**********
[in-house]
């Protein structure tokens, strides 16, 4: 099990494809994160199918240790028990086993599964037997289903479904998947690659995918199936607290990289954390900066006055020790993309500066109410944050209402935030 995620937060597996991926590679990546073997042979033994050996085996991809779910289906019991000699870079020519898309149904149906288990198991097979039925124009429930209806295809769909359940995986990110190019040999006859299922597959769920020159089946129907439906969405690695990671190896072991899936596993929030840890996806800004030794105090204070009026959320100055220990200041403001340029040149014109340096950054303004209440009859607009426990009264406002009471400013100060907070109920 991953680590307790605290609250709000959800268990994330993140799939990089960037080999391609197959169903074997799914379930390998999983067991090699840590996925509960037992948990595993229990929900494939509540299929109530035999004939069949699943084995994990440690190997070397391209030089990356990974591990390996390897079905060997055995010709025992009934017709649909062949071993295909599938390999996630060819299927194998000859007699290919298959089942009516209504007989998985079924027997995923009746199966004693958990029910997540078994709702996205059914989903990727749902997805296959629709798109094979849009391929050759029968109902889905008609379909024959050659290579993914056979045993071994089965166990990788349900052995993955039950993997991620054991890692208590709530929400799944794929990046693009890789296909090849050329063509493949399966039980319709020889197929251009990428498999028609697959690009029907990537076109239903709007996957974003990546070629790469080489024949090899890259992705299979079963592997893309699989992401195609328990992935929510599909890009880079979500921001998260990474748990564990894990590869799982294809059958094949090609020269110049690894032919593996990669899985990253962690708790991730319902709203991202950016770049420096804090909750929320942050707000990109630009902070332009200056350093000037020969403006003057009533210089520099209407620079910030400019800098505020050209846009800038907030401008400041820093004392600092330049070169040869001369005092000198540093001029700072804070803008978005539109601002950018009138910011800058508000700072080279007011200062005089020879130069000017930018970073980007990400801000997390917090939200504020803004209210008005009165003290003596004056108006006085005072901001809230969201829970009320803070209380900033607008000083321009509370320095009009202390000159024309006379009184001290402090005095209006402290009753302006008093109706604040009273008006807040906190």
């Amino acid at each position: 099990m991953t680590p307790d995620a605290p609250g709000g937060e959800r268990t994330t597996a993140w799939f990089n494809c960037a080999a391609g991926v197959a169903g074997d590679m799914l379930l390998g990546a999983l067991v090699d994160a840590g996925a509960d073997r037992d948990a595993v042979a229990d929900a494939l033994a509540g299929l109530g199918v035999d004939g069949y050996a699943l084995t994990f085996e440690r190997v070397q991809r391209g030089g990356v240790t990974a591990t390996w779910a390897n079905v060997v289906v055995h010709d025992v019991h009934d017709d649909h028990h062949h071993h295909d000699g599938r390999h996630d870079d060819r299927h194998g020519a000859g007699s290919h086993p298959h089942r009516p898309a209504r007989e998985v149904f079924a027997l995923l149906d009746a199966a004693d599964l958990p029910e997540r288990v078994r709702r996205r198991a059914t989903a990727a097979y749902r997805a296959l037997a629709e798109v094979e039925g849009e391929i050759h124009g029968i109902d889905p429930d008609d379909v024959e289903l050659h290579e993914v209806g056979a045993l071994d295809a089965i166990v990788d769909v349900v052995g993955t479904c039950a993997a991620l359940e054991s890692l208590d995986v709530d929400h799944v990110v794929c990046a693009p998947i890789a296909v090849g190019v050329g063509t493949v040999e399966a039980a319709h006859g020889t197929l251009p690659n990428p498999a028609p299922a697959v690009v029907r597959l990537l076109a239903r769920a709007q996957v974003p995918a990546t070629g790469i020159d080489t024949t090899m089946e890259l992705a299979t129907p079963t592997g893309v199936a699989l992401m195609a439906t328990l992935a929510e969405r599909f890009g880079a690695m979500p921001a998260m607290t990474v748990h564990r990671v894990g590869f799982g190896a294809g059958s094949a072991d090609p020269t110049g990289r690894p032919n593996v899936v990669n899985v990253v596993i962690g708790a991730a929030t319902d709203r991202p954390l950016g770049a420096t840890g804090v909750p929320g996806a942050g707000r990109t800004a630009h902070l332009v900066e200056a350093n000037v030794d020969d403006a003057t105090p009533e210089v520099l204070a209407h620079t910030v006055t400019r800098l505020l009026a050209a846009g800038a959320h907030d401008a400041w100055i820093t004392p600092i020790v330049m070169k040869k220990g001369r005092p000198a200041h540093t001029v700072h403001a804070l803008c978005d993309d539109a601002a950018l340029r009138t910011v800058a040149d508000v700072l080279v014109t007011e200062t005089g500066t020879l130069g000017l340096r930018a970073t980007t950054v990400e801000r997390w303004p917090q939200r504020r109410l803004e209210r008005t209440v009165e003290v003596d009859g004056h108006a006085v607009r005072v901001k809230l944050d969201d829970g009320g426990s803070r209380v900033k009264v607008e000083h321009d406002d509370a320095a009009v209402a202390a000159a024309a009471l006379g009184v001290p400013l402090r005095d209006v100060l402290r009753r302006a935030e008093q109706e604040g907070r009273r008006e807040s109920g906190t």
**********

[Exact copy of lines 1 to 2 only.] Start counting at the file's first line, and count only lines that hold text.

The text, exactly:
[in-house]
């Protein structure tokens, strides 16, 4: 099990494809994160199918240790028990086993599964037997289903479904998947690659995918199936607290990289954390900066006055020790993309500066109410944050209402935030 995620937060597996991926590679990546073997042979033994050996085996991809779910289906019991000699870079020519898309149904149906288990198991097979039925124009429930209806295809769909359940995986990110190019040999006859299922597959769920020159089946129907439906969405690695990671190896072991899936596993929030840890996806800004030794105090204070009026959320100055220990200041403001340029040149014109340096950054303004209440009859607009426990009264406002009471400013100060907070109920 991953680590307790605290609250709000959800268990994330993140799939990089960037080999391609197959169903074997799914379930390998999983067991090699840590996925509960037992948990595993229990929900494939509540299929109530035999004939069949699943084995994990440690190997070397391209030089990356990974591990390996390897079905060997055995010709025992009934017709649909062949071993295909599938390999996630060819299927194998000859007699290919298959089942009516209504007989998985079924027997995923009746199966004693958990029910997540078994709702996205059914989903990727749902997805296959629709798109094979849009391929050759029968109902889905008609379909024959050659290579993914056979045993071994089965166990990788349900052995993955039950993997991620054991890692208590709530929400799944794929990046693009890789296909090849050329063509493949399966039980319709020889197929251009990428498999028609697959690009029907990537076109239903709007996957974003990546070629790469080489024949090899890259992705299979079963592997893309699989992401195609328990992935929510599909890009880079979500921001998260990474748990564990894990590869799982294809059958094949090609020269110049690894032919593996990669899985990253962690708790991730319902709203991202950016770049420096804090909750929320942050707000990109630009902070332009200056350093000037020969403006003057009533210089520099209407620079910030400019800098505020050209846009800038907030401008400041820093004392600092330049070169040869001369005092000198540093001029700072804070803008978005539109601002950018009138910011800058508000700072080279007011200062005089020879130069000017930018970073980007990400801000997390917090939200504020803004209210008005009165003290003596004056108006006085005072901001809230969201829970009320803070209380900033607008000083321009509370320095009009202390000159024309006379009184001290402090005095209006402290009753302006008093109706604040009273008006807040906190």